- Hale , George Ellery
- (1868–1938) American astrophysicistHale's father, William Hale, was a wealthy manufacturer of elevators in Chicago, Illinois, who stimulated in his son an early interest in designing and making his own instruments. This interest was directed to astronomy by Sherburne W. Burnham, a neighbor and passionate observer of double stars, and increased during his four years at the Massachusetts Institute of Technology, where he studied physics. He built a solar observatory, financed by his father, at Kenwood, Chicago, and after graduating in 1890 became its director. In 1892 he was appointed assistant professor and later professor of astrophysics at the new University of Chicago and from 1895 to 1905 he was director of the university's Yerkes Observatory. From 1904 to 1923 he was director of the newly established Mount Wilson Observatory in California. The last 15 years of his life were spent organizing the equipping and building of the Palomar Observatory in California and in the pursuit of his solar researches in his private observatory in Pasadena.Hale was undoubtedly one of the key figures in 20th-century astronomy. He saw very clearly and very early that astronomy could only develop if much more powerful telescopes were constructed. Thus with great vision and enormous persistence and energy he spent 40 years acting as midwife to a series of bigger and bigger telescopes. His insight was clearly justified for it was with his telescopes that Harlow Shapley, Edwin Hubble, and many others made their observations.His first triumph came when he persuaded Charles T. Yerkes, a Chicago trolley-car magnate, to provide $349,000 to build a 40-inch (1-m) refracting telescope for the University of Chicago. This was and still is the largest refractor ever built. It was first used in 1897. He was soon anxious, however, to build a large reflecting telescope. In 1896 his father acquired a 60-inch (1.5-m) mirror but the University of Chicago was unable to fund its mounting. Hale once more started raising money. This time he interested the Carnegie Institution of Washington in financing the Mount Wilson Observatory. The observatory was founded in 1904 and the 60-inch reflector eventually went into use in 1908. In 1918 this superb instrument was surpassed by the 100-inch (2.5-m) Hooker telescope, largely financed by a Los Angeles business man, John D. Hooker. For 30 years this was the world's largest telescope and it revolutionized astronomy.Hale had resigned from his directorship of Mount Wilson Observatory in 1923 on the grounds of ill health but lost little time in seeking to interest the Rockefeller Foundation in building a reflecting telescope that would be the ultimate in size, 200 inches (5m) across, for Earth-based instruments. In 1929 it was finally agreed that $6 million would be donated for this purpose to an educational institute, the California Institute of Technology, rather than the Carnegie Institution. Hale became chairman of the group directing the planning, construction, and operation of the instrument that was to become his masterpiece.Thus there began an epic struggle to complete the 200-inch telescope, which was to take nearly 20 years. The first mirror made from fused quartz proved to be a $600,000 failure. Hale next tried Pyrex and the first experimental 200-inch disk cast proved satisfactory. The actual casting was made in December 1934 when the 65 tons of molten Pyrex began its carefully controlled 10 months' cooling. The mirror managed to survive the flooding of the factory, which necessitated shutting down the temperature control for three days, and its long journey in the spring of 1936 from Corning, New York, to California at a maximum speed of 25 mph. The grinding of the mirror was interrupted by the war and took so long that Hale had been dead for nine years when the instrument was finally commissioned as the Hale telescope in 1948. It was set up at the specially constructed Palomar Observatory, which together with the Mount Wilson Observatory was jointly operated by the California Institute of Technology and the Carnegie Institution. The two observatories were renamed the Hale Observatories in 1969. The Hale telescope was the world's largest telescope until the Soviet 6-meter (236-in) reflector went into operation in 1977 but is still considered by many to be the world's finest.Hale was not just a highly successful scientific entrepreneur for he made major advances in the field of solar spectroscopy. As early as 1889 he had conceived of his spectroheliograph, an instrument that allowed the Sun to be photographed at a particular wavelength. He also designed an appropriate telescope to which it could be attached. In 1908 Hale made his most significant observation. He found that some of the lines in the spectra of sunspots were double. He realized that this demonstrated the presence of strong magnetic fields in sunspots, being due to the effect discovered by Pieter Zeeman in 1896, and was the first indication of an extraterrestrial magnetic field.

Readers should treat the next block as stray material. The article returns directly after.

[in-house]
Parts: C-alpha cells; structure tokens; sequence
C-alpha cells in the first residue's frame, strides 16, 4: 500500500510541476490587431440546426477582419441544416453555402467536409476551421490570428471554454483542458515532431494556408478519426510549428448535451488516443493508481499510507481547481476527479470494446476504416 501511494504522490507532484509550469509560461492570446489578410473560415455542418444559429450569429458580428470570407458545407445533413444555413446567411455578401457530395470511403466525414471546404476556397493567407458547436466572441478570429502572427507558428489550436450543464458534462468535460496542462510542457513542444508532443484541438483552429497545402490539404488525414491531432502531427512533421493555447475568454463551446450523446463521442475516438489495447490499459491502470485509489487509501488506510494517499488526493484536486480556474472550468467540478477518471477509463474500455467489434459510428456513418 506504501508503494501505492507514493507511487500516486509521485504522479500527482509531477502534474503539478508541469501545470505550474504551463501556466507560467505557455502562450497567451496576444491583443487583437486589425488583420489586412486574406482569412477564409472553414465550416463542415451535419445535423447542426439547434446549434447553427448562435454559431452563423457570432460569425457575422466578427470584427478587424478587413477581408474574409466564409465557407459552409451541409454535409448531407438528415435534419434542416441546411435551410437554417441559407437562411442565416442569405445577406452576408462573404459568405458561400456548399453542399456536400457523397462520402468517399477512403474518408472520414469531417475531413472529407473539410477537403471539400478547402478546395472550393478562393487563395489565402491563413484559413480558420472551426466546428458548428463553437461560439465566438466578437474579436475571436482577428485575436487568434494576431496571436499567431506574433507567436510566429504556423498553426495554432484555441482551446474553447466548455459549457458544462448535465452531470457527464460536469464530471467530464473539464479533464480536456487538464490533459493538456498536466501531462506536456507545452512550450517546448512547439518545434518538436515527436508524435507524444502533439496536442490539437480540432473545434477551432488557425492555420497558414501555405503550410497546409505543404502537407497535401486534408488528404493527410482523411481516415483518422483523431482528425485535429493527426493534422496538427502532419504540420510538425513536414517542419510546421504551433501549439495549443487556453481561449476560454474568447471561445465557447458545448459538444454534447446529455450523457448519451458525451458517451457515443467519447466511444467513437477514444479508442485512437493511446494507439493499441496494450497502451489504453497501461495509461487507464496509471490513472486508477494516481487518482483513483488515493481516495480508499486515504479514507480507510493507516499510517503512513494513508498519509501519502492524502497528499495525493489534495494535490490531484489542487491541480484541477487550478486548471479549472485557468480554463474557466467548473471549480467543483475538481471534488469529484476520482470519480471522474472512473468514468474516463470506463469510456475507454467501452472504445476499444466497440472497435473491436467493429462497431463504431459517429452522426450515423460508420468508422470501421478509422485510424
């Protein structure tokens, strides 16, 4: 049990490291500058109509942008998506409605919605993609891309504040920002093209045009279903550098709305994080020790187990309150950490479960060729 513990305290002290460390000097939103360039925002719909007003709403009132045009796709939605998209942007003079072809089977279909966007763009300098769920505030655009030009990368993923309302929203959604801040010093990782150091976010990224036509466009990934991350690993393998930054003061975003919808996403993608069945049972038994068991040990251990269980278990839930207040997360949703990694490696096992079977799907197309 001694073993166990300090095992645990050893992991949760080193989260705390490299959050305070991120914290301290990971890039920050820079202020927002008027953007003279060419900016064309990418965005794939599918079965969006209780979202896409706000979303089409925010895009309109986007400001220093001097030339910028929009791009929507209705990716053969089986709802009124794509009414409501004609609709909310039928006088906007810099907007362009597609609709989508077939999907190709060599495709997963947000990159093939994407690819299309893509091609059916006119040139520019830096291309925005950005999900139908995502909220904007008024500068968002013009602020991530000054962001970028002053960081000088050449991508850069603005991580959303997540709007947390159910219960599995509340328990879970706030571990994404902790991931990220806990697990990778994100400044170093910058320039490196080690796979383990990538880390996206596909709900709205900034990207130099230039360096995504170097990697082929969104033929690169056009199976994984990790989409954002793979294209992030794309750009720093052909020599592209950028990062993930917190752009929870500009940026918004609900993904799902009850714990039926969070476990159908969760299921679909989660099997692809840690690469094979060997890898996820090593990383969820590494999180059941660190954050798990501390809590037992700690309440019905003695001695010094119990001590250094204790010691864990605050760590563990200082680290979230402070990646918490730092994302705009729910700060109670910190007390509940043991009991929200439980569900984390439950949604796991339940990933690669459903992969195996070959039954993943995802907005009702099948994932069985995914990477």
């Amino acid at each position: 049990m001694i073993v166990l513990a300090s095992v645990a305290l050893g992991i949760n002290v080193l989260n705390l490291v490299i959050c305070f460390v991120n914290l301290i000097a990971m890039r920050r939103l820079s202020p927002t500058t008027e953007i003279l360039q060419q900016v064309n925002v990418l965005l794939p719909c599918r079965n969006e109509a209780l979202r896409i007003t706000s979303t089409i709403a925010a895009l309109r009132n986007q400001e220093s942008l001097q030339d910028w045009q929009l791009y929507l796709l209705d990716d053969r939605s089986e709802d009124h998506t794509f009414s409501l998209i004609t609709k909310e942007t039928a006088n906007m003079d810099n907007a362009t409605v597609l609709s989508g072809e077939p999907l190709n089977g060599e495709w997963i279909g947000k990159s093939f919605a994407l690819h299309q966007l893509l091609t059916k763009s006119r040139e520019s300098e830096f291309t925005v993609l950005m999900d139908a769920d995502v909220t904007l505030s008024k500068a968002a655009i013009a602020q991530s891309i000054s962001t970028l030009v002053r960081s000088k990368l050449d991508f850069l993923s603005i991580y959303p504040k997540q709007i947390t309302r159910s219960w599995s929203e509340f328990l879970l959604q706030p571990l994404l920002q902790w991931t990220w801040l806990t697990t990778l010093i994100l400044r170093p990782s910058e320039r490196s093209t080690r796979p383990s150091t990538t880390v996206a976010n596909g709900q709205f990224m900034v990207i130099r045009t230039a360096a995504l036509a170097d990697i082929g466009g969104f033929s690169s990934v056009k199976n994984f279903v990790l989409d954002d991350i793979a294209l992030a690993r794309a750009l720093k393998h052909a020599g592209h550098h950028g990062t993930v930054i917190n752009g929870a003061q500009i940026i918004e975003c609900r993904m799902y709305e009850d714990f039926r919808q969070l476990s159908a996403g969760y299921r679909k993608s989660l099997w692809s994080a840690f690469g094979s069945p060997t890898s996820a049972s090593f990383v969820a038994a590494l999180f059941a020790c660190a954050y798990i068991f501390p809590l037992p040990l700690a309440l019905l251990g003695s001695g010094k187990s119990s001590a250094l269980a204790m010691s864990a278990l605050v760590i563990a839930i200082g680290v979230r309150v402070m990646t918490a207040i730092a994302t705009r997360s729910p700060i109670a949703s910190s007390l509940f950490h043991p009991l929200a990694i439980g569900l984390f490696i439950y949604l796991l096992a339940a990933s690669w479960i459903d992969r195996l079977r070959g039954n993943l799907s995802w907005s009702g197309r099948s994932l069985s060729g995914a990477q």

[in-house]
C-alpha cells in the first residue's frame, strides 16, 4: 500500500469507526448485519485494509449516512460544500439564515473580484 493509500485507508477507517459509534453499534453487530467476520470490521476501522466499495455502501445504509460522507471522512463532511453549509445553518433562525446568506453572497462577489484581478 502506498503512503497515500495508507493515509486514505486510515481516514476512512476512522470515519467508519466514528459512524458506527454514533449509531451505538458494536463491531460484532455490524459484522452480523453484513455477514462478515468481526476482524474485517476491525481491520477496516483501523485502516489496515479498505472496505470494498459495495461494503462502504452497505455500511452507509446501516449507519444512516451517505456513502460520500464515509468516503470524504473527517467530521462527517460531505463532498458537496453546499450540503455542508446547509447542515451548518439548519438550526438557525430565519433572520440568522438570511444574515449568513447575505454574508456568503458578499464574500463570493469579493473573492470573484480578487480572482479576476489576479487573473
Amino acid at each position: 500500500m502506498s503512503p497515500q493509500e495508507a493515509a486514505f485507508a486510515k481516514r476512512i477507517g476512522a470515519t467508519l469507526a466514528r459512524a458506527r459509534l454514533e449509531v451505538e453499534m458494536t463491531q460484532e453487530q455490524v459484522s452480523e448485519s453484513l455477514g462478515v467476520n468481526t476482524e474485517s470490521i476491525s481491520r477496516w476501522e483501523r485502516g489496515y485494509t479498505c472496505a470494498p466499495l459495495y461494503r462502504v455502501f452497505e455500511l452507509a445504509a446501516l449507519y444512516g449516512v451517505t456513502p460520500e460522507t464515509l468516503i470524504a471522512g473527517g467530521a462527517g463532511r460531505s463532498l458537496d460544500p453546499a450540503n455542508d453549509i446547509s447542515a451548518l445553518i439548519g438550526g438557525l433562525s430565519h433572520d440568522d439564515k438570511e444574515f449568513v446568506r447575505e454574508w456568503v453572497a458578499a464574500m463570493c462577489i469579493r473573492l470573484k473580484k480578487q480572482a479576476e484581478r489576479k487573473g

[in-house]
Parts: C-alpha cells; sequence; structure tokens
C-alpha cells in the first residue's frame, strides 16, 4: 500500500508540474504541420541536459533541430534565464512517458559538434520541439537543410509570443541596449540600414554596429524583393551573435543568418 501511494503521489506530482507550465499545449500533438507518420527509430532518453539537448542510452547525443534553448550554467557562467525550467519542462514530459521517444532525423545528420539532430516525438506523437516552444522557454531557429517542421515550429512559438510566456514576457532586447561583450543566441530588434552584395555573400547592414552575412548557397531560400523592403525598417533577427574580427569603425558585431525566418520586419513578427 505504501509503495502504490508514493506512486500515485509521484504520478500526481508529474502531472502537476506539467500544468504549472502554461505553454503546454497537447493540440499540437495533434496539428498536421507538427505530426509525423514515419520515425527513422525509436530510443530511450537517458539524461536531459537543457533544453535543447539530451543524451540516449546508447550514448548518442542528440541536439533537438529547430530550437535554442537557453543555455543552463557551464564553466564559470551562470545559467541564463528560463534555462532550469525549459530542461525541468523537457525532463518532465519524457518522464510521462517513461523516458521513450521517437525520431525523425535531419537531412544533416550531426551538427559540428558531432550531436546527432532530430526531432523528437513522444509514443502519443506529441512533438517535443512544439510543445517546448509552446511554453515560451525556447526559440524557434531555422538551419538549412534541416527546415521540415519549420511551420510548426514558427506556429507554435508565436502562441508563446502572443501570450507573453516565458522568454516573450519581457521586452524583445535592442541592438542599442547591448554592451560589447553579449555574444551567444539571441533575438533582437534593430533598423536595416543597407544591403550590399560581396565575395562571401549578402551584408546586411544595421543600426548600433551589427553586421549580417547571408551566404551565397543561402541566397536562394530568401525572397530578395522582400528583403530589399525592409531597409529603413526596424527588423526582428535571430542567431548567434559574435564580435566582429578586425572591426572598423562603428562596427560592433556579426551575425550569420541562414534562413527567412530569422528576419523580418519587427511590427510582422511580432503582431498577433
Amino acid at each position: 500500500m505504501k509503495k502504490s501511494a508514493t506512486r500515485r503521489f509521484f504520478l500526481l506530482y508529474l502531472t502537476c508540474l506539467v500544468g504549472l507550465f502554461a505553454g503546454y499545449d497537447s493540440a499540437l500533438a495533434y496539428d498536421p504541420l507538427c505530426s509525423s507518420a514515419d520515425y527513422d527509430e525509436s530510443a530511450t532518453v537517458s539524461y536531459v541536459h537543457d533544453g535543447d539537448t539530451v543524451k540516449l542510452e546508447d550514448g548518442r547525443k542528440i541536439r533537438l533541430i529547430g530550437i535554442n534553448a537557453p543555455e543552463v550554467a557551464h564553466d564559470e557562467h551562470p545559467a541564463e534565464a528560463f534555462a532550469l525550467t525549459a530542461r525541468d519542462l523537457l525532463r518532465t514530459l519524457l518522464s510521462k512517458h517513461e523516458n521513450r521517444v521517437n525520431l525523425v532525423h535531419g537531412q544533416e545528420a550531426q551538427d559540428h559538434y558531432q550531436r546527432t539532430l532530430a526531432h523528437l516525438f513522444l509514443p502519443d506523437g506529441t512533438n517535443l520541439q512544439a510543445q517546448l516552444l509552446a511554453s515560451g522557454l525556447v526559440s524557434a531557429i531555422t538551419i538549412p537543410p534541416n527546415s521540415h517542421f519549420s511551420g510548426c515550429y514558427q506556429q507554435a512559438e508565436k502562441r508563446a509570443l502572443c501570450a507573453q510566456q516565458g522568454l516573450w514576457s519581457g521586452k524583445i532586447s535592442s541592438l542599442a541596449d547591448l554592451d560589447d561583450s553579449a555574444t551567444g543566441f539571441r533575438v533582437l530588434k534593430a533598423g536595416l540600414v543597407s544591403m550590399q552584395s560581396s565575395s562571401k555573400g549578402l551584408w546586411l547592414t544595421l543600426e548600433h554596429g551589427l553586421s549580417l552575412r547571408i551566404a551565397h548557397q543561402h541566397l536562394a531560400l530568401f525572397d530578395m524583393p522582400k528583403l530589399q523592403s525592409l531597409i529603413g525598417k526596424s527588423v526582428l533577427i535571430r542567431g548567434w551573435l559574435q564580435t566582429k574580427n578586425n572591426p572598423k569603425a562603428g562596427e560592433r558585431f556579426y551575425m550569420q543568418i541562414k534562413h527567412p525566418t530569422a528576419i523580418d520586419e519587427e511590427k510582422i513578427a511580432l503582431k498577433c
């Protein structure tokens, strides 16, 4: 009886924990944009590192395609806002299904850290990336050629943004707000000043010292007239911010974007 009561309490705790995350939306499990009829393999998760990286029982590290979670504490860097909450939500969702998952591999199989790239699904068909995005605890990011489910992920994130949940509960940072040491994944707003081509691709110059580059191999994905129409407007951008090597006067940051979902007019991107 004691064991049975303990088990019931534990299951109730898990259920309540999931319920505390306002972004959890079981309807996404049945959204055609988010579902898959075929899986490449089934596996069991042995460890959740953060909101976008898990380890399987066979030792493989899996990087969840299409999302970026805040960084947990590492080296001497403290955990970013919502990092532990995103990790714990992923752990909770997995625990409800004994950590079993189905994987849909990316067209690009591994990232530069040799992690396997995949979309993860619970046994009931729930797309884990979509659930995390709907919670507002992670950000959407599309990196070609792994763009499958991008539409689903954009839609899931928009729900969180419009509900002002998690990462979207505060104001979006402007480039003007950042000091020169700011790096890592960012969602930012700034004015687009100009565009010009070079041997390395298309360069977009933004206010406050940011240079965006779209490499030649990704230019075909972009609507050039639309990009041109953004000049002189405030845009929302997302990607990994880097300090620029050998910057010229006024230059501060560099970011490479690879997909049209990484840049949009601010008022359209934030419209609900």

Scientists. Academic. 2011.